Father Shen was born in 1961 and ordained a priest in 1988, among the first batch of graduates since the Central and Southern China Theological and Philosophical Seminary in Wuhan opened in 1983. He served as a parish priest in neighboring Puqi diocese for 10 years before returning to Wuhan.
He is vice-chairman of the Provincial Catholic Patriotic Association and was elected the bishop candidate in 2008.
There is currently no bishop in Hubei province, which has nine dioceses and two apostolic prefectures but the “open” Church structure merged them into five dioceses.
Hankou, Hanyang and Wuchang dioceses were combined to become Wuhan diocese in 2000. There are 25 open priests and 40 underground priests, serving a total of 20,000 Catholics in the area.
The last bishop of Wuhan (Hankou) was Bishop Bernardine Dong Guangqing, who was one of the first two Chinese “self-elected and self-ordained” bishops without papal mandate in 1958, a year after the Chinese Catholic Patriotic Association was established.
Before that ordination, several telegrams were sent to the Vatican asking for approval. But the reply of the Holy See was already known to the candidate, bishops, clergy and to the government, as it laid down in the Code of Canon Law, which says that any bishop ordained without papal mandate, or who ordains such a bishop, incurs automatic excommunication, “reserved to the Apostolic See.”
Ever since increased communications between the Church in China and the Holy See became possible in the 1980s, Pope John Paul II recognized Bishop Dong as the bishop of Hankou in 1984. The Franciscan bishop died in 2007.
The upcoming event will be the second illicit bishop’s ordination in six months after the one in Chengde on Nov. 20. The Vatican issued a communiqué condemning that as a grave violation of Catholic discipline.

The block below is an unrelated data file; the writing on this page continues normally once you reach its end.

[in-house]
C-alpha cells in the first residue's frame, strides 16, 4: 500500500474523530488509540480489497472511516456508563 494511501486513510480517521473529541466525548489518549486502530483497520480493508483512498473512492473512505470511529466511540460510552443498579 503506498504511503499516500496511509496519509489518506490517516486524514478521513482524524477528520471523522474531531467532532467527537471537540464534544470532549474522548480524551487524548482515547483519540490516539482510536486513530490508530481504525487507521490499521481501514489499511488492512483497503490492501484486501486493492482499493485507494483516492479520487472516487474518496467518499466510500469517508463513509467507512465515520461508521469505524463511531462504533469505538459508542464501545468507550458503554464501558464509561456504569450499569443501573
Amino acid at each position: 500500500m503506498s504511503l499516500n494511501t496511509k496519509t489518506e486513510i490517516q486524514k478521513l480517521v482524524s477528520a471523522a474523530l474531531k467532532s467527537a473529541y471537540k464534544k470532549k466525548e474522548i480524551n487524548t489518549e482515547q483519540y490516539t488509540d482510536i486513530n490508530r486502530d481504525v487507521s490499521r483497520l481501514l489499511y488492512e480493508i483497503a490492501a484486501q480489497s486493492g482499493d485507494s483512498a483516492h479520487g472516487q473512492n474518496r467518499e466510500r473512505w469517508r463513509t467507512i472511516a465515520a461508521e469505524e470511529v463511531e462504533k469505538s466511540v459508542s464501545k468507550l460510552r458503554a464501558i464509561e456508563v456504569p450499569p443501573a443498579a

Beijing splits with Vatican on ordination
International Business Times June 2, 2011 6:53 PM EDT
China’s government-run Catholic Church plans to ordain a new bishop this month, without the Pope’s approval.
(Photo: REUTERS / Tony Gentile) A gust of wind lifts Pope Benedict XVI’s mantle during his weekly general audience at St. Peter’s Square in the Vatican)
Beijing selected Father Joseph Shen Guoan, age 50, as the bishop of Wuhan, in Hubei province in November of last year. Despite continued pressure from the Vatican, Beijing has announced that it will continue with the ordination.
The news agency called this a “repressive action,” reporting that local Catholics are upset that Shen does not have the papal mandate traditionally necessary for ordination.
Responding to Beijing’s gestures, the Vatican has deemed the ordination “illicit,” and Vatican spokesman Father Federico Lombardi told Catholic News Agency that this represents “a grave violation of freedom of religion and freedom of conscience.”
There are an estimated 13 million Catholics in China, about 5 million of which are official members of the Beijing-sanctioned Chinese Catholic Patriotic Association.
The bishop’s ordination represents a rupture in Beijing’s relationship with the Vatican, which has largely cooled under Pope Benedict, who has been allowed to offer quiet suggestions on appointments in the recent past.